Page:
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Family Favorite Reads from 2018-2019

The 2018-2019 school year is in officially in the books for our part of the country and nearing the end for most everyone else. As classroom teachers helped kids collect memories for yearbooks and best of lists, we wondered what books members of our families will remember most. And be sure you’re following us on social media this summer: we’ve taken the #bookaday challenge and we’re sharing book recommendations each and every day! (Facebook, Instagram, Twitter)

5th Grade Favorites:

Best book I read during 5th grade: Harry Potter and the Deathly Hallows
Honorable Mentions: Naruto series
Favorite Reading/Writing Memory: Finishing the Harry Potter series and writing Mr. Mayo comic book.

4th Grade Favorites:

Best book I read during 4th grade: Fish in a Tree (You can read our review of Fish in a Tree here)
Honorable Mentions: Wishtree, Wish, James Patterson’s Middle School series
Favorite Reading/Writing Memory: Researching and writing about Knute Rockne for a huge school project that spanned 3 months, writing an essay about soccer cleats

3rd Grade Favorites:

Best book I read during 3rd grade: The One and Only Ivan
Honorable Mentions: How to Steal a Dog, Wish, Finding Winnie
Favorite Reading/Writing Memory: Listening to my teacher read The One and Only Ivan, writing a story called Lost.

1st Grade Favorites:

Best book I read during 1st grade: Dog Man
Honorable Mentions: Magic Tree House, Narwhal: Unicorn of the Sea, Bad Kitty
Favorite Reading/Writing Memory: Bringing home my first chapter book once I had progressed through all the easy reader levels.

Parent Favorites:

Renee: Mom, Teacher/Librarian:


Best YA (Young Adult) book I read: Long Way Down
Best MG (Middle Grade) book I read: The Remarkable Journey of Coyote Sunrise
Best picture book I read: The Remember Balloons
Favorite Reading/Writing Memory: 1) Watching my students meet and interact with Troy Cummings, author of many books, including The Notebook of Doom series. 2) Witnessing my son finish the Harry Potter series.

Nicole: Mom, Writer/Preschool Teacher:

Best YA (Young Adult) book I read: The Hate U Give (You can read our review of The Hate U Give here)
Best MG (Middle Grade) book I read: Wishtree
Best picture book I read: Dear Girl, and Groundhug Day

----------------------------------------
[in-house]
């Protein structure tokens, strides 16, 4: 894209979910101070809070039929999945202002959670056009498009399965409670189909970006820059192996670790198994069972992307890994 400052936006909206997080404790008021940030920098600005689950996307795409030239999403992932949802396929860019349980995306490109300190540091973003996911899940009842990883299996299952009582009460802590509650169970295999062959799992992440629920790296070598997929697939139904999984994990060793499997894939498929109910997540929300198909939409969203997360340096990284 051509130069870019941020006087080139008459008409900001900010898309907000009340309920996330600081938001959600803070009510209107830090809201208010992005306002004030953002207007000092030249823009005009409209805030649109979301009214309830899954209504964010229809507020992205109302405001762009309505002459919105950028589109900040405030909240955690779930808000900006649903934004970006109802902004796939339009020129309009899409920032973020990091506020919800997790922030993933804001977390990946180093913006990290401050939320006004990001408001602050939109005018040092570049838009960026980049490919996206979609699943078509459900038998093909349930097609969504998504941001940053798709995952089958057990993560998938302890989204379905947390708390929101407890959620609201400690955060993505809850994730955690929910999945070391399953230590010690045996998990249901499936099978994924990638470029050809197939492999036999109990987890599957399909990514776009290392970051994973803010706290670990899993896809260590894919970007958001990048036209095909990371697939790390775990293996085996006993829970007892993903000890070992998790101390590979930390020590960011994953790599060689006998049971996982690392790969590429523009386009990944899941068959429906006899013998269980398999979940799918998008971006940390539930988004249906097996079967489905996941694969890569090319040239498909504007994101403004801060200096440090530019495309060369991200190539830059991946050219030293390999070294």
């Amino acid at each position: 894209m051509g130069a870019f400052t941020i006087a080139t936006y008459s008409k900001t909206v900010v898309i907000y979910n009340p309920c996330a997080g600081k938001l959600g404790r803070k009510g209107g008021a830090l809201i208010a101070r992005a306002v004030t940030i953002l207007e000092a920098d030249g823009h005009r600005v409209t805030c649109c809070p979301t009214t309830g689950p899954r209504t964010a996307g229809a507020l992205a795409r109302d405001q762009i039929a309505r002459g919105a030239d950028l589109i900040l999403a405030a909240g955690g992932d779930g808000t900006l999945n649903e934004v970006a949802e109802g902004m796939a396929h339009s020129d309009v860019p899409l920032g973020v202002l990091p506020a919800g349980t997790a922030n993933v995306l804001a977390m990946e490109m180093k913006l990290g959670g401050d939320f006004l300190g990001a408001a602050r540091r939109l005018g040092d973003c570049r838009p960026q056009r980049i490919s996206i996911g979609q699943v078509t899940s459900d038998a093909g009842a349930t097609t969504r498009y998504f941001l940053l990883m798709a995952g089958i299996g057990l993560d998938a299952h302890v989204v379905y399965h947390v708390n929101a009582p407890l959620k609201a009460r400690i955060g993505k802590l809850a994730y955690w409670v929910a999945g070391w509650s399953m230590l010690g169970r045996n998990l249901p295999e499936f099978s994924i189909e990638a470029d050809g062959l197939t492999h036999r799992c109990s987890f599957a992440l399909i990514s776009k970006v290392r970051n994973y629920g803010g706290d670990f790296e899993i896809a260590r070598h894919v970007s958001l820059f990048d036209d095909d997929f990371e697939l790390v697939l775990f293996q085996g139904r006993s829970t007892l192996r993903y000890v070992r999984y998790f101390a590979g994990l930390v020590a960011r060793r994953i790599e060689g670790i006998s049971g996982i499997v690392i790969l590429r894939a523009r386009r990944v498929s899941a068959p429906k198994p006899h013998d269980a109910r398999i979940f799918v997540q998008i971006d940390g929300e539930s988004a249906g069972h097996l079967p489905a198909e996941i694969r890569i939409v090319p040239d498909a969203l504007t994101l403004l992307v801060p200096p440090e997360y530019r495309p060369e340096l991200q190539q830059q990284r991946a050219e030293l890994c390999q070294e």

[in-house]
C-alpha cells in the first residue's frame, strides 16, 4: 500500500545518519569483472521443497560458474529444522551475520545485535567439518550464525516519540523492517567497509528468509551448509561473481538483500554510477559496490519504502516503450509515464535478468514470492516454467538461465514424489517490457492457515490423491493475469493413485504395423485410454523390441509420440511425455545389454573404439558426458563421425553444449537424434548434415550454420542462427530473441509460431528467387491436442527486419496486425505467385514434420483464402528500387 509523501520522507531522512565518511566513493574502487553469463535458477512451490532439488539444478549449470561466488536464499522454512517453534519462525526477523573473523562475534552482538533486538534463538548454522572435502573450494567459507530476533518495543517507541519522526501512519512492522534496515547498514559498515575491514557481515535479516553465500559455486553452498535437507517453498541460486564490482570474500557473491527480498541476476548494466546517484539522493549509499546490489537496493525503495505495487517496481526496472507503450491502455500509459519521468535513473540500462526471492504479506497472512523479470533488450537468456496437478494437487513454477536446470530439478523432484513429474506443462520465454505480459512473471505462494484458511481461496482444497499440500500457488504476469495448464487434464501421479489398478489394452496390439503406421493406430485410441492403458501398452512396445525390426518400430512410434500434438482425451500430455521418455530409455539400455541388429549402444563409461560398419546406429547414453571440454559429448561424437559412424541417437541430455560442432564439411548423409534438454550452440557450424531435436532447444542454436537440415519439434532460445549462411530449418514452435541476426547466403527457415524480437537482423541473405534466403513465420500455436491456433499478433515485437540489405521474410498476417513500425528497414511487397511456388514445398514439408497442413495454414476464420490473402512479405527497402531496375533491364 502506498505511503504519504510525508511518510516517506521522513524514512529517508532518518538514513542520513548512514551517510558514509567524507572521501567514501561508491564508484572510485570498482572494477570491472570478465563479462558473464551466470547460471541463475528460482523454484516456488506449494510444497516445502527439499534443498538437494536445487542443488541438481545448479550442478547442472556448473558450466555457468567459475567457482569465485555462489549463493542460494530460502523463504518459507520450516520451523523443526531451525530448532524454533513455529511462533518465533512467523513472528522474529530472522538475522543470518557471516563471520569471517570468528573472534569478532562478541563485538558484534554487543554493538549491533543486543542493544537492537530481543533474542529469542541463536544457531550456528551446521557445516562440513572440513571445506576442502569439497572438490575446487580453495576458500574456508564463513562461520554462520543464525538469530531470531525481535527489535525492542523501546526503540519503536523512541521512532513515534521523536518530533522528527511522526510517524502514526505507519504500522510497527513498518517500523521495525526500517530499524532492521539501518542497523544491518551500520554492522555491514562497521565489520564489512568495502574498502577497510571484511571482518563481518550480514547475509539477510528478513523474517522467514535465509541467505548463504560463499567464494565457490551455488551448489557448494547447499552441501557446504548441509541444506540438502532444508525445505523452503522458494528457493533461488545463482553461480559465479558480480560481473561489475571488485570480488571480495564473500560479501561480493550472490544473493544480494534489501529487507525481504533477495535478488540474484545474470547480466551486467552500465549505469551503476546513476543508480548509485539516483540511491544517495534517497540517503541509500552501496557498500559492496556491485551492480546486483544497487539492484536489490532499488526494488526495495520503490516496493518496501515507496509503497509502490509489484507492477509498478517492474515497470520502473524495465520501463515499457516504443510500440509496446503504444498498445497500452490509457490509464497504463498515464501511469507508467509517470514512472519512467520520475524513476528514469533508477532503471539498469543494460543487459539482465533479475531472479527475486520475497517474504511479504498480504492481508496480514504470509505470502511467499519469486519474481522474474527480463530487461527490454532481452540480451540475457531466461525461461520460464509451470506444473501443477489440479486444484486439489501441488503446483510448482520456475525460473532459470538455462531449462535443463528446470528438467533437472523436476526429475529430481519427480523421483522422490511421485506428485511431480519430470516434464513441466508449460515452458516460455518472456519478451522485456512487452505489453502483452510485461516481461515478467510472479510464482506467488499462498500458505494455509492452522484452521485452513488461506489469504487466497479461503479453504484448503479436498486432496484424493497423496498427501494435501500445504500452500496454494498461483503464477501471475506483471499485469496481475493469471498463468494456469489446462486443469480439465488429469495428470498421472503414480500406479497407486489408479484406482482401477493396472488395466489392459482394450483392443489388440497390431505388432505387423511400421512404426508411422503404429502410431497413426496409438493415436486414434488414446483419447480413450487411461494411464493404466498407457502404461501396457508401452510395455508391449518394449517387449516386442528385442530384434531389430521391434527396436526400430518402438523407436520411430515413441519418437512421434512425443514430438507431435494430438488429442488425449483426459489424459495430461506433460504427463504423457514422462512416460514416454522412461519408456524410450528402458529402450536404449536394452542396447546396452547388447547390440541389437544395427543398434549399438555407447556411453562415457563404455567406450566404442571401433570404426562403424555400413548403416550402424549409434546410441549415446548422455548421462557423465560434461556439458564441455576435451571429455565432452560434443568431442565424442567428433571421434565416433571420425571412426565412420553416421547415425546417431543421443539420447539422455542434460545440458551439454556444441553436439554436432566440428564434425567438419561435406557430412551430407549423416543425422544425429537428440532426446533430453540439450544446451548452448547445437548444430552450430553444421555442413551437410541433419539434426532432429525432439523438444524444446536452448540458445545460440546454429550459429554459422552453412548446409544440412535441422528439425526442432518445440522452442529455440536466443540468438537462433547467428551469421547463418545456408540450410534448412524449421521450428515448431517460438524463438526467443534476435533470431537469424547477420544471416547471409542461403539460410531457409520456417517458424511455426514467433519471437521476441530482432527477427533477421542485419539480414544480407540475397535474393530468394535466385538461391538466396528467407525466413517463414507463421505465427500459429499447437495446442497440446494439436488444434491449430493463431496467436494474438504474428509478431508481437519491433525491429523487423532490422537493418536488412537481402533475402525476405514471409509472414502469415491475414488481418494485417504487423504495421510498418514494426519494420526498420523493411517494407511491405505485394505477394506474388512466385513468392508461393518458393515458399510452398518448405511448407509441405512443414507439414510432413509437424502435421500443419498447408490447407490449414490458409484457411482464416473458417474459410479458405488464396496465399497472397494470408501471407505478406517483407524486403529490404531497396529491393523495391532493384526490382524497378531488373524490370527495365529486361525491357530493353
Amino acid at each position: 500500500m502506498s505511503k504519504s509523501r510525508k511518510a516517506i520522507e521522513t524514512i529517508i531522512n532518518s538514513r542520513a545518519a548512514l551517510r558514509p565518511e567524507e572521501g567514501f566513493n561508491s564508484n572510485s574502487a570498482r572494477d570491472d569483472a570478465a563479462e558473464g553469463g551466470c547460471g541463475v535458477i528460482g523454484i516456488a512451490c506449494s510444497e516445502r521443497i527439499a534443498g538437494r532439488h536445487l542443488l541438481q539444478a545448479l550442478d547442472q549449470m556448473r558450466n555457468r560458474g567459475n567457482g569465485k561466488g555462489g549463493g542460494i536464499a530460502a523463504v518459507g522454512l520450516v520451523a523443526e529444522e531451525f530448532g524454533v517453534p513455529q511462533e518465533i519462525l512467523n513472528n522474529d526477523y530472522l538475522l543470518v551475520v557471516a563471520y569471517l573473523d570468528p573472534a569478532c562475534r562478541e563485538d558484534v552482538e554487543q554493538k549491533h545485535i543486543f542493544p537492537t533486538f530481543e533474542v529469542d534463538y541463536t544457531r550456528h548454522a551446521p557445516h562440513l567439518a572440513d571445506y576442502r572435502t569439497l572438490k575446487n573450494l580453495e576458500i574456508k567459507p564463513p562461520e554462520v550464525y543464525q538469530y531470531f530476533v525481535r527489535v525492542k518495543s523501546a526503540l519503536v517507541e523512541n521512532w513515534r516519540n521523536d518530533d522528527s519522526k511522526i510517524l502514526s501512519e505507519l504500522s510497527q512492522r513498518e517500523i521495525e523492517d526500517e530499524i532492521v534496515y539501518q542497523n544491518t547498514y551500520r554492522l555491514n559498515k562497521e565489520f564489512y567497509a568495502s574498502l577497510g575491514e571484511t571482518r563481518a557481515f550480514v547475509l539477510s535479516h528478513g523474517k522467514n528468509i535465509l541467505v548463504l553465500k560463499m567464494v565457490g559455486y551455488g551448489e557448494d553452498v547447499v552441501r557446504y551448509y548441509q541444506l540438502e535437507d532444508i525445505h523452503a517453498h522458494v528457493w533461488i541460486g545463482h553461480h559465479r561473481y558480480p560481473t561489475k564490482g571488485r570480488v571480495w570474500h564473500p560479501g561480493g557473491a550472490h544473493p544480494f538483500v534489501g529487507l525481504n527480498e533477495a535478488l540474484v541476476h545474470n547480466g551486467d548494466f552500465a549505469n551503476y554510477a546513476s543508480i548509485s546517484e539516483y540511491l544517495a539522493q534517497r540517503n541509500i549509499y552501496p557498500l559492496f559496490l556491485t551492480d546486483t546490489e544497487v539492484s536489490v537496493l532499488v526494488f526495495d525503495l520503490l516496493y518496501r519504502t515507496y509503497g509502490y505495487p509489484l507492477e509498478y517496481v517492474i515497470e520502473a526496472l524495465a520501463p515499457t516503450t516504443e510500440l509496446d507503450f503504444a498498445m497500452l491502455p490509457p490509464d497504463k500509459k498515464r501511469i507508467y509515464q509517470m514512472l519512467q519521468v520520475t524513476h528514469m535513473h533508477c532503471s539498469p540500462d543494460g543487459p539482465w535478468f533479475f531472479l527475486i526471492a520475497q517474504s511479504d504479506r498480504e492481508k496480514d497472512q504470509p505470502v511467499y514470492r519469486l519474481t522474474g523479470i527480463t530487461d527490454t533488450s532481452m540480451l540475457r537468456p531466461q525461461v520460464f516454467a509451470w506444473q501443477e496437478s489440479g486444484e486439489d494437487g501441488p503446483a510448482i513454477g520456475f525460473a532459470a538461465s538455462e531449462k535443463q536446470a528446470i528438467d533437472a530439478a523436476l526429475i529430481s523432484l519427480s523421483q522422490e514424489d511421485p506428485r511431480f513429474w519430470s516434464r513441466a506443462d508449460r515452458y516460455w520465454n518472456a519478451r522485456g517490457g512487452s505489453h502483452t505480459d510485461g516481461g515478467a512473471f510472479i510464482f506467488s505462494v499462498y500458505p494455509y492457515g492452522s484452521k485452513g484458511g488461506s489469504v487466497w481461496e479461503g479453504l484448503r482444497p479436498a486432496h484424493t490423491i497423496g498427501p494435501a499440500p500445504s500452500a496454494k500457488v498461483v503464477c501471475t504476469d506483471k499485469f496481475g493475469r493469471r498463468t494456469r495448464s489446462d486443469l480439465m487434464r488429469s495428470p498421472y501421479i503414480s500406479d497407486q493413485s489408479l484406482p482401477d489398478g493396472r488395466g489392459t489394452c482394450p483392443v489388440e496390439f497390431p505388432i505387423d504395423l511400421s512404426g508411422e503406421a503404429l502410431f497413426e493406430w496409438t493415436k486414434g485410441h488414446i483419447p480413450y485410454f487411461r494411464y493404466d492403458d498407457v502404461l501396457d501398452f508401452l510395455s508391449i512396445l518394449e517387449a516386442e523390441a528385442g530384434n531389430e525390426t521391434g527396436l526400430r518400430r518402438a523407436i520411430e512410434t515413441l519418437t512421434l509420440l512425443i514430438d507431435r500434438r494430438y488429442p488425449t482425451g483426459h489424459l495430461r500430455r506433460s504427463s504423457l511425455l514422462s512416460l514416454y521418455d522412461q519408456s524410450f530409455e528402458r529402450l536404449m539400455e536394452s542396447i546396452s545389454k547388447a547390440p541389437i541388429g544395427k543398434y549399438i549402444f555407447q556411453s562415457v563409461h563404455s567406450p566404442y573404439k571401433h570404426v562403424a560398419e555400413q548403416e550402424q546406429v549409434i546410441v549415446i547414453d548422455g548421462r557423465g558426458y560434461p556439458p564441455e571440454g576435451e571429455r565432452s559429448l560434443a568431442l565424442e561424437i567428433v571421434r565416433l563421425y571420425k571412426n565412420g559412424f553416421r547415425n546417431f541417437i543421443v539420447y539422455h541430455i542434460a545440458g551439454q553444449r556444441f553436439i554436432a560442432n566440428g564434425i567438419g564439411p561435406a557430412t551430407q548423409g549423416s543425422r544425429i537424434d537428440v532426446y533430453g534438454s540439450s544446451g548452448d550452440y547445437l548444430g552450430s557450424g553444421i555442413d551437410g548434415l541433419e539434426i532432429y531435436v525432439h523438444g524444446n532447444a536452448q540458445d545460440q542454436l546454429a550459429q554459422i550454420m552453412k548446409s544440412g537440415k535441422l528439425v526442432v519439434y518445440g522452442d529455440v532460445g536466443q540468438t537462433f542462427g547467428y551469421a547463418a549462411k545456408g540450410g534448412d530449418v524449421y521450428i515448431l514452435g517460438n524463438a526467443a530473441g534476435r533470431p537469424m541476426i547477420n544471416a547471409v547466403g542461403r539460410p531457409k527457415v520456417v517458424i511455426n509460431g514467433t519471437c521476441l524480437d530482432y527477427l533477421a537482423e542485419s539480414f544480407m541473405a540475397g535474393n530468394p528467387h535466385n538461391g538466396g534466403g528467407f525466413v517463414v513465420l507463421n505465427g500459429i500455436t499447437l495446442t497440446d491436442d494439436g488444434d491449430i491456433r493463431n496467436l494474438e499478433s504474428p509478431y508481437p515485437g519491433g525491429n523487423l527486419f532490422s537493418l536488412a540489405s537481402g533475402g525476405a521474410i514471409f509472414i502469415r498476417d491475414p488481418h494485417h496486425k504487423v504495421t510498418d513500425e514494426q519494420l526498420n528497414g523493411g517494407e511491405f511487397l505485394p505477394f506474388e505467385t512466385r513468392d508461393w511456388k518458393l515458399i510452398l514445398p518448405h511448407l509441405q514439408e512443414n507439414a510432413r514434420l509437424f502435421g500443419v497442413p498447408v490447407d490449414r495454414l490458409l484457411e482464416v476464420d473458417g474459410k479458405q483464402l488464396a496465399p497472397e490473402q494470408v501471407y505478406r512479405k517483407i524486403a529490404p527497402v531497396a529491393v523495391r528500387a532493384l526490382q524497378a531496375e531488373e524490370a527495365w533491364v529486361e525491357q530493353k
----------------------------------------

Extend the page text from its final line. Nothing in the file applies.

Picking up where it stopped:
Favorite Reading/Writing Memory: All the comments (in person, via email or social media) from Raising Real Readers followers saying their kids loved a book we recommended or that they tried some of our tips and it worked well. Also, my youngest reading chapter books and the fulfillment of all those “as you get better, the books get better, too” promises I had made him.

Does your family like to do best of lists and rankings? Why not incorporate that into your summer reading fun? Start a list (dry erase board? Google doc?) and end summer with a special unveiling of your top choices!

If You Liked This Post, You Might Also Enjoy:
Our book recommendation list
Where To Get Book Recommendations Your Child Will Love

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Book Review: The Hate U Give by Angie Thomas

When I was 17, my parents took me to New York City on spring break. We splurged on a Broadway show and saw Ragtime, a musical centered around racial injustice in America in the early 20th century. Never before had my eyes been so open to the mistreatment and brutality directed at people of color. The fact that I hadn’t considered this until my late teens is the very definition of white privilege.

And it’s exactly why books like Angie Thomas’ best-selling, award-winning The Hate U Give are so important. For people of color, this book is an important moment of representation, a chance to see their lived experience in print and on movie screens. For readers like me, who grew up in an upper middle class, mostly white suburb, it is a glimpse into the life of a black teenager living in an impoverished neighborhood. We cannot begin to dismantle systemic white supremacy until we recognize and acknowledge the effects of generations of discrimination, oppression, and violence. This book is just such an opportunity to educate ourselves.

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Book Review: Everything Everything by Nicola Yoon

I think some of the most exciting work happening in children’s literature is found in the Young Adult niche. A couple of my most favorite reads from the past year are young adult books. They are stories that dig deep into the human spirit. Plus, I love that they typically read a bit quicker than many books geared toward adults–perfect for summer days when you’ve got one eye on the kids in the pool and one eye devouring your book. Everything Everything by Nicola Yoon is just such a book.

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